Denisovan Ancestry in East Eurasian and Native American Populations

13 January 2012

"Lion present at birth from egg," may be a Low Paleolithic art motif on the Kempen stone face and already described from North America

"Lion present at birth from egg," may be a Low Paleolithic art motif on Kempen stone face as already described from America

The Belgian Kempen stone face was discovered in situ in August 2011 by archaeologist L. Jimmy Groen. Please see the immediate two prior postings for more on the Kempen stone face, including unaltered photos.

A lion head in right profile is highlighted in orange, using now faint markings seen on the stone. The lion's chin is also the left chin of the kitten.

I have noticed a similarity between a visage on the Kempen stone face where a kitten is emerging from an egg into the mouth of a feline (lion) and a visage from an ellipse-shaped shone with incised lines, where one may see a bird emerging from an egg into the mouth of a lion. The Kempen stone face is from Belguim and the ellipse sculpture was found in the Columbia River valley, Oregon, by Mr. Dennis Boggs.

The Kempen stone face is dated 400,000 to 300,000 years before present. It is important to note this possible motif may be a component of the Lower Paleolithic art tradition of a people who were connected from North West Europe to Oregon, U.S.A., perhaps by Beringia. With two examples of this motif available to this one archaeological investigator, my hunch is there are many more examples of this yet to be identified. The very subtle ("almost invisible" according to Alan Day) nature of these intended images to our modern eyes makes it so difficult to detect, so it is and has been routinely overlooked in existing archaeological inventories and at active sites world wide.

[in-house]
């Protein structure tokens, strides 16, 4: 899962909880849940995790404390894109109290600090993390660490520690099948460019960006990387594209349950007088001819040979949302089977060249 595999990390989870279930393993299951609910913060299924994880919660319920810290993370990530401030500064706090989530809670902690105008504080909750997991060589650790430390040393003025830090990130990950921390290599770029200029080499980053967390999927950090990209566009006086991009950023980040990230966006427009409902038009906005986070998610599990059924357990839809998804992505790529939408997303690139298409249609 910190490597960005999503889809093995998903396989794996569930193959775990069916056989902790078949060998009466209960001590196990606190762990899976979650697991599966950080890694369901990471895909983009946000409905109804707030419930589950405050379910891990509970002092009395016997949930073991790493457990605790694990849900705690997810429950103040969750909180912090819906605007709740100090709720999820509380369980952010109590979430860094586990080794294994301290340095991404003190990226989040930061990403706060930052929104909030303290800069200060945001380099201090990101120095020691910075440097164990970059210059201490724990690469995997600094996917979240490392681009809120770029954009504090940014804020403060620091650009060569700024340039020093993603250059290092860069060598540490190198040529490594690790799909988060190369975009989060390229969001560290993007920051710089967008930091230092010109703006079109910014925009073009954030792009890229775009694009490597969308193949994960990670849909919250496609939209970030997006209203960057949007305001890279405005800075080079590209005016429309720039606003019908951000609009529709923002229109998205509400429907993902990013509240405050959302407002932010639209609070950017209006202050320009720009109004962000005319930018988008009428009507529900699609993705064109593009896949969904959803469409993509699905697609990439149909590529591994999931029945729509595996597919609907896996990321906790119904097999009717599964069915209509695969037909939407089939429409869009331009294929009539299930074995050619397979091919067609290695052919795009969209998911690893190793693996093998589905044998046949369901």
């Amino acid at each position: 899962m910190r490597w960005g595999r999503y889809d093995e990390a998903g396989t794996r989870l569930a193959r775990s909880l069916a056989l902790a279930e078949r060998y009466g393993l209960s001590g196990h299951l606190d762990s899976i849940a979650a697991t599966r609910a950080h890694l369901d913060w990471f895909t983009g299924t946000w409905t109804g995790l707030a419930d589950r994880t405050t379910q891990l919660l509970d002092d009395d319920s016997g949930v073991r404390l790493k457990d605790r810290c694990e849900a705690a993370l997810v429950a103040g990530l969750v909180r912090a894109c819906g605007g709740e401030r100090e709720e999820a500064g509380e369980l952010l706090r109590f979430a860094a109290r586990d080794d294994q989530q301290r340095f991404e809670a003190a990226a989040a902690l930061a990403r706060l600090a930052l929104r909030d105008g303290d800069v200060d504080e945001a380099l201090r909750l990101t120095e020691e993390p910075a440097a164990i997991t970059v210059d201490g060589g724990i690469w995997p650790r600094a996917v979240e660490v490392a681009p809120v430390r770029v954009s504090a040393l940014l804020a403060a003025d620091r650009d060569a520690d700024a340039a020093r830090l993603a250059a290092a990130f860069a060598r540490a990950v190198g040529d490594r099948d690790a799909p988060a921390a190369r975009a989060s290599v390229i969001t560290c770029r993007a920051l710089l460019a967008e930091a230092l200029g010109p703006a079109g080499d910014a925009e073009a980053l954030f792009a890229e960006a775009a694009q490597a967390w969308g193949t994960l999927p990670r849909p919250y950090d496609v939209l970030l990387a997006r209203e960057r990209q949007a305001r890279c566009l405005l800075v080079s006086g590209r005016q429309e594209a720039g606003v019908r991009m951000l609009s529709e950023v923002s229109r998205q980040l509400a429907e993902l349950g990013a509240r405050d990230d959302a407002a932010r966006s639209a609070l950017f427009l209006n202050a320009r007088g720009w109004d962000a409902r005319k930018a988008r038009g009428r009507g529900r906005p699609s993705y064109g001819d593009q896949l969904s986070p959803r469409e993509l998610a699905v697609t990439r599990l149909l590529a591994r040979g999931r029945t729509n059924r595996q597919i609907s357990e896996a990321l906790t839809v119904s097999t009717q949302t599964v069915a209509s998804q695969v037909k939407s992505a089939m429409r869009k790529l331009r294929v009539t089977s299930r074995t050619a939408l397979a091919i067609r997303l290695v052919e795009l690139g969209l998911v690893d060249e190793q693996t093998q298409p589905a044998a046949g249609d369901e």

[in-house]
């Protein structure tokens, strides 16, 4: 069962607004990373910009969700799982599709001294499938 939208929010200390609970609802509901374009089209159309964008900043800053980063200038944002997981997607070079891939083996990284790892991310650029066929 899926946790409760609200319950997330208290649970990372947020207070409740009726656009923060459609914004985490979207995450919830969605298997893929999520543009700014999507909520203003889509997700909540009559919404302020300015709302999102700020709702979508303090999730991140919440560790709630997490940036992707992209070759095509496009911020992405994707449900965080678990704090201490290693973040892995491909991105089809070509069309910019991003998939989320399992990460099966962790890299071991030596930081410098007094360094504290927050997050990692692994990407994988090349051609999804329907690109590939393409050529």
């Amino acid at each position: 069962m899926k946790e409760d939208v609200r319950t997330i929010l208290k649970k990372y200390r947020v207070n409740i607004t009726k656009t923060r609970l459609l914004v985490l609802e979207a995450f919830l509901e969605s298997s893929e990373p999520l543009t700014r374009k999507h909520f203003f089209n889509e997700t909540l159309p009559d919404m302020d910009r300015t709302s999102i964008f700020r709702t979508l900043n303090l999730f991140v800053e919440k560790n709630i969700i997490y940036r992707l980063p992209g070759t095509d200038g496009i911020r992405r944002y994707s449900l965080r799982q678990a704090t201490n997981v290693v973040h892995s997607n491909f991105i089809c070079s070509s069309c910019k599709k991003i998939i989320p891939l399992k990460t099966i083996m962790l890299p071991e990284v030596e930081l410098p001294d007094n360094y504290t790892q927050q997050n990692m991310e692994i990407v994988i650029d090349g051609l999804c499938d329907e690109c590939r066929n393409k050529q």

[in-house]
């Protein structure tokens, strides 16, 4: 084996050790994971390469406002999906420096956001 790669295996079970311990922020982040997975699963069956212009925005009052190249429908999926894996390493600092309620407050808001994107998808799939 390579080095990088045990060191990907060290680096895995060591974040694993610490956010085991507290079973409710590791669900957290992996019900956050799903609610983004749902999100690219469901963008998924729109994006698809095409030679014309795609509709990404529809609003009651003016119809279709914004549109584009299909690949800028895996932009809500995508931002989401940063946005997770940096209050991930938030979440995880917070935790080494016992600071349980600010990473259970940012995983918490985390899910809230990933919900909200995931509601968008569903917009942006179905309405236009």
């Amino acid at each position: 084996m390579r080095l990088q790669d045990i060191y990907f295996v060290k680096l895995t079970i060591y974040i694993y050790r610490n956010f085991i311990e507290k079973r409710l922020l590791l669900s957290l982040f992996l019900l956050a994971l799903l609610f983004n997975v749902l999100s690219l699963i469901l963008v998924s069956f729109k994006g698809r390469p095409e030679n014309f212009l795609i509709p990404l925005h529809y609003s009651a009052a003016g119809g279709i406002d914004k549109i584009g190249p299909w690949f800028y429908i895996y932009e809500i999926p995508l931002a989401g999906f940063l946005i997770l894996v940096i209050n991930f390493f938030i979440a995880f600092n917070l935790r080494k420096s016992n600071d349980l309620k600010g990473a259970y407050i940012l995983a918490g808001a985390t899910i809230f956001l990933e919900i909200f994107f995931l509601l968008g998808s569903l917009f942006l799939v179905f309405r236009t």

It is important to note the bird and kitten emerging from the eggs in the two respective art sculptures may also be seen to comprise or compose part of the mouth of the lion.

Here are links to the earlier posting about the Golden Composite Ellipse with Branching Incised Lines, artifact found by Dennis Boggs, Irrigon, Oregon, and later interpreted by Ken Johnston in 2011.  In this photo illustration by Ken Johnston, the purple lion has the yellow bird at its mouth as emerging from the white egg while being fed from the beak of a light blue mother bird.


No comments:

Post a Comment